How much do you work?

Discussion in 'Business, Careers & Education' started by norcaltransplant, Mar 11, 2011.

  1. gladhands

    gladhands Senior member

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    Are you a fellow or something right now? I haven't heard many people identify themselves solely as internists.

    That was my thought. That kind of workload is unheard of for an attending or private practice physician. Even for a fellow, one would have to be heavily involved in bench research or moonlighting to work 11 days straight.
     


  2. imatlas

    imatlas Senior member

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    Internist. I guess the question is, how much can you work before it begins to affect other parts of your life? I have no desire to work 14+ hour days. I can, however, work 8-10 days somewhat indefinitely, though this leaves little free time to do anything other than work and household maintenance.
    That's your mistake right there. Historically ID has the worst pay to work ratio of the major medical specializations. My dad was an ID, and watching his experience convinced me not to go into medicine. Life balance is very difficult to find when you're on call every other weekend and working 10- 12 hour days every day. I probably average about 50 hours a week. When the short term average gets above that, my personal life starts to suffer.
     


  3. deadly7

    deadly7 Senior member

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    That was my thought. That kind of workload is unheard of for an attending or private practice physician. Even for a fellow, one would have to be heavily involved in bench research or moonlighting to work 11 days straight.
    Yeah, maybe not a fellow but a resident. At which point, it makes even more sense why he has the hours he mentioned.

    That's your mistake right there. Historically ID has the worst pay to work ratio of the major medical specializations. My dad was an ID, and watching his experience convinced me not to go into medicine. Life balance is very difficult to find when you're on call every other weekend and working 10- 12 hour days every day.

    I probably average about 50 hours a week. When the short term average gets above that, my personal life starts to suffer.

    But for many programs, I've always read that you need to have done an internal medicine rotation. Eg, neurology, nephrology, etc etc. And I don't think that all of those work as brutal hours as the internal med folks. I could very well be wrong though.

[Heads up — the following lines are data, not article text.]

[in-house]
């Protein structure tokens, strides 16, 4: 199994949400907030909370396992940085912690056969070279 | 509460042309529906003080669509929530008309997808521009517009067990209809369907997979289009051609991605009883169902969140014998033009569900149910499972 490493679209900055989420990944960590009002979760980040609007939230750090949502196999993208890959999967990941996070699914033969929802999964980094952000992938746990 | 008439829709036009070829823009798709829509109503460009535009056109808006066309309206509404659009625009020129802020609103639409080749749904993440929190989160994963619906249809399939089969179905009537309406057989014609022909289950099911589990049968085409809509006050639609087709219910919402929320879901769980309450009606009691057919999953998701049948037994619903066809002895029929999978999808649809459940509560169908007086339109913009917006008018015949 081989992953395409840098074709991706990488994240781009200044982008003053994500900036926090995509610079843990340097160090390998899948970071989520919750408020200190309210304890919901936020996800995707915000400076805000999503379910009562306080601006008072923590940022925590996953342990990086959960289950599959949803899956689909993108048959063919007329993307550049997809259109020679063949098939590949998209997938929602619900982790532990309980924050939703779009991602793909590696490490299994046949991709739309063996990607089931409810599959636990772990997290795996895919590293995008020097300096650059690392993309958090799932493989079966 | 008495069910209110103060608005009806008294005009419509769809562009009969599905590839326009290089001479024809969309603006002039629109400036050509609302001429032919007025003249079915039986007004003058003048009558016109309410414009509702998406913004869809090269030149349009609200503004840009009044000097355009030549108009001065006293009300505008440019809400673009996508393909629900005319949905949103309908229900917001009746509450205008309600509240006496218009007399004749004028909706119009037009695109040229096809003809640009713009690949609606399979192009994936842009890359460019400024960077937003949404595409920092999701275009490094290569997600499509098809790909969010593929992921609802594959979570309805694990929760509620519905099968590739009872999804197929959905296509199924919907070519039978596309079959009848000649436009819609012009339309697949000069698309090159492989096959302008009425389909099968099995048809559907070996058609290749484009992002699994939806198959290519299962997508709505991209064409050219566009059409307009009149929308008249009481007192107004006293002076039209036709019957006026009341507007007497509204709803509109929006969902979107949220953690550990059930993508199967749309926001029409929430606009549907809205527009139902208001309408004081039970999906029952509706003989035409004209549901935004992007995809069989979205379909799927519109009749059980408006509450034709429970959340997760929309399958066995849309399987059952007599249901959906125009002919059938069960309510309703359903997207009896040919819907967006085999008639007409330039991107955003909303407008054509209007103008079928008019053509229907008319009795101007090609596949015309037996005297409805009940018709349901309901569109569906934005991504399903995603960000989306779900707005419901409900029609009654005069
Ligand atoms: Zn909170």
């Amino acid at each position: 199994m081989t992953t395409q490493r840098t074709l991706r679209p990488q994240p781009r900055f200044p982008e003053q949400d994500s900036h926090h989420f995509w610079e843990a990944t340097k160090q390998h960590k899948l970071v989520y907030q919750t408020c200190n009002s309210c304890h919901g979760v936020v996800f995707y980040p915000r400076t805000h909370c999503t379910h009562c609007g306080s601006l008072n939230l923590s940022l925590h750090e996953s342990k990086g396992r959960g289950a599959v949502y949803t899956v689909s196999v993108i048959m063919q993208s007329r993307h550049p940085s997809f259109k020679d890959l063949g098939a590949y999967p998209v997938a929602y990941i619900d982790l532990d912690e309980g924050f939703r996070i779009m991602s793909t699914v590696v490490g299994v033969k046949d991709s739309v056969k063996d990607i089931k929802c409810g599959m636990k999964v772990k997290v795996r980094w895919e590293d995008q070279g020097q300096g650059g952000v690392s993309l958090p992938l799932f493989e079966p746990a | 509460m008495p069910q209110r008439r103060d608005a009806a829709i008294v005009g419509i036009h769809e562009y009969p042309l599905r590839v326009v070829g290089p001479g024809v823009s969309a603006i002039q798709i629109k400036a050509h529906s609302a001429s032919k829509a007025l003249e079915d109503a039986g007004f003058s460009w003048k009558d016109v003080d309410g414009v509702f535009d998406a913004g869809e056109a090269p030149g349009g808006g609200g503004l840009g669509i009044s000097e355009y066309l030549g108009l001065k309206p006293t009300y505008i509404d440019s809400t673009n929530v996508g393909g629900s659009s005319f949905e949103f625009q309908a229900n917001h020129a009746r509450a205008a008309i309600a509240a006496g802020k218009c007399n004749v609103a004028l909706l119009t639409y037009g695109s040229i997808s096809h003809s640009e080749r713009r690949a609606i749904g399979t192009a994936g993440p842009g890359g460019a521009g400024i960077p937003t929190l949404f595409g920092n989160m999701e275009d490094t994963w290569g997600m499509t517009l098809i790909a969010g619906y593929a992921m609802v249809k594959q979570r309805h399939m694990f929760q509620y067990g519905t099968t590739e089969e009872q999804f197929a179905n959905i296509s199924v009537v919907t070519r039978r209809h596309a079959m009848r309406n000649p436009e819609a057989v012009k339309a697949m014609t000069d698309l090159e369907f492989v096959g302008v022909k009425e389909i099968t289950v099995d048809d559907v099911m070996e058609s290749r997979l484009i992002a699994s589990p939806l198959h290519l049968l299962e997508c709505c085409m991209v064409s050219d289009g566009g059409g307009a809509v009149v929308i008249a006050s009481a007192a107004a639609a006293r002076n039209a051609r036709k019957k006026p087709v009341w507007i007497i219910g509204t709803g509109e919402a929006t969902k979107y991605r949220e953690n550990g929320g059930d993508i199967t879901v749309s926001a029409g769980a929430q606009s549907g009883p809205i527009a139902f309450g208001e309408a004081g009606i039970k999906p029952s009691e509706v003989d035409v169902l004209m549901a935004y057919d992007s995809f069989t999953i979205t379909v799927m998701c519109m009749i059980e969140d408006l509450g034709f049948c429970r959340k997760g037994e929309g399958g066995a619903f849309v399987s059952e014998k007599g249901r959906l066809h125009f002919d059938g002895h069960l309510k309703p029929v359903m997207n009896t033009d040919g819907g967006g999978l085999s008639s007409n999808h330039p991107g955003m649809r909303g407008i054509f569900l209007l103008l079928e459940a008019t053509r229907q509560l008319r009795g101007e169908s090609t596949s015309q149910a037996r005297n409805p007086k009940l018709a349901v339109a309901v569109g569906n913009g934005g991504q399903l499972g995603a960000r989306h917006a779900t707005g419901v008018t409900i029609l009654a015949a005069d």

4. imatlas

    imatlas Senior member

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    Yeah, maybe not a fellow but a resident. At which point, it makes even more sense why he has the hours he mentioned.


    But for many programs, I've always read that you need to have done an internal medicine rotation. Eg, neurology, nephrology, etc etc. And I don't think that all of those work as brutal hours as the internal med folks. I could very well be wrong though.


    That's what my dad always said (actually, he always said, "those damn mechanics work half as much and make several times what I do").
     


  5. deadly7

    deadly7 Senior member

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    That's what my dad always said (actually, he always said, "those damn mechanics work half as much and make several times what I do").

    Assuming he's not talking about literal mechanics and was instead calling specialists mechanics (because they only fix certain parts) this reminds me of that old story about the company that calls the engineer to fix something and gets an outrageous bill.
     


  6. imatlas

    imatlas Senior member

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    Assuming he's not talking about literal mechanics and was instead calling specialists mechanics (because they only fix certain parts) this reminds me of that old story about the company that calls the engineer to fix something and gets an outrageous bill.

    Surgeon=mechanic to my dad, because it requires mechanical skill over intellectual capability and knowledge, and is all about "procedures". This is in opposition to infectious disease, his specialty, which is entirely about curing disease through knowledge and intellect, but pays a fraction of what the top surgery specialties pay.

    As I have learned to my everlasting regret from personal experience, the tag fits - surgeons tend to see medical issues more in terms of "What can I cut?" than "How can I best cure this?"
     


  7. deadly7

    deadly7 Senior member

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    Surgeon=mechanic to my dad, because it requires mechanical skill over intellectual capability and knowledge, and is all about "procedures". This is in opposition to infectious disease, his specialty, which is entirely about curing disease through knowledge and intellect, but pays a fraction of what the top surgery specialties pay.